Channelling emotions

Quietly, step by step, the first draft of Age of Opppression is taking shape. My goal is to finish the first draft by the end of the year – which feels like a tall order at the moment especially as the section I’m working on is particularly challenging.

It isn’t that it is especially tricky to write from a technical perspective. What I am grappling with is a series of scenes in which my main characters are experiencing some highly charged emotions.

It had to come. Allin, one of the main character from the previous books, is now in his teens and struggling to become his own man. Dale, in loco parentis, finds that all a bit irritating (and he doesn’t have the most even of tempers himself). Then, in the midst of that, comes a disaster – and it is inevitable that their relationship has to suffer. So I’ve got inflict a range of strong emotions on them both – and on those around them.

As a writer, to describe emotions does rather require one to feel them (just to be able to find the words) and that can be quite a turbulent experience. An hour of writing a blazing row can lead me to then going out and picking a fight with someone (don’t mess with me  today Mr Tele-marketer!!). Deep despair can leave me thinking I can’t do anything and ready to give up on my dreams. Guilt has me raking up all those things I could have done, or should have done, or wish I hadn’t done. Anger, pain, frustration, loss… I run the gauntlet of them all.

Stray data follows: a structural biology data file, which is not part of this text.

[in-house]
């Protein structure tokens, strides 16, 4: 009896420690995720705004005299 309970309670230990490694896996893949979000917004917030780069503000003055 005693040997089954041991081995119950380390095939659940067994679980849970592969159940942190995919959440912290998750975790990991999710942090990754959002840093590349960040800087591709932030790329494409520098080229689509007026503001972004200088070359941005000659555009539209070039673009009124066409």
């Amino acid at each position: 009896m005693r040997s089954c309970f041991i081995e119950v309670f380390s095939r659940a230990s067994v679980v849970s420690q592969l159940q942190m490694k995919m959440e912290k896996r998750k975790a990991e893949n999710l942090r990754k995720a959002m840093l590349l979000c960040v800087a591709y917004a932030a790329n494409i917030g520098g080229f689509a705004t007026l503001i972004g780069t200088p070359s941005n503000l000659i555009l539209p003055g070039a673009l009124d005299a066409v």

It’s exhausting and I know of no way round it. It is the means by which I write. Without feeling the pain, I wouldn’t be able to describe it. Earnest Hemmingway had it right:

There is nothing to writing. All you do is sit down at a typewriter and bleed

Be nice to me if I seem to be a bit emotinal this week…

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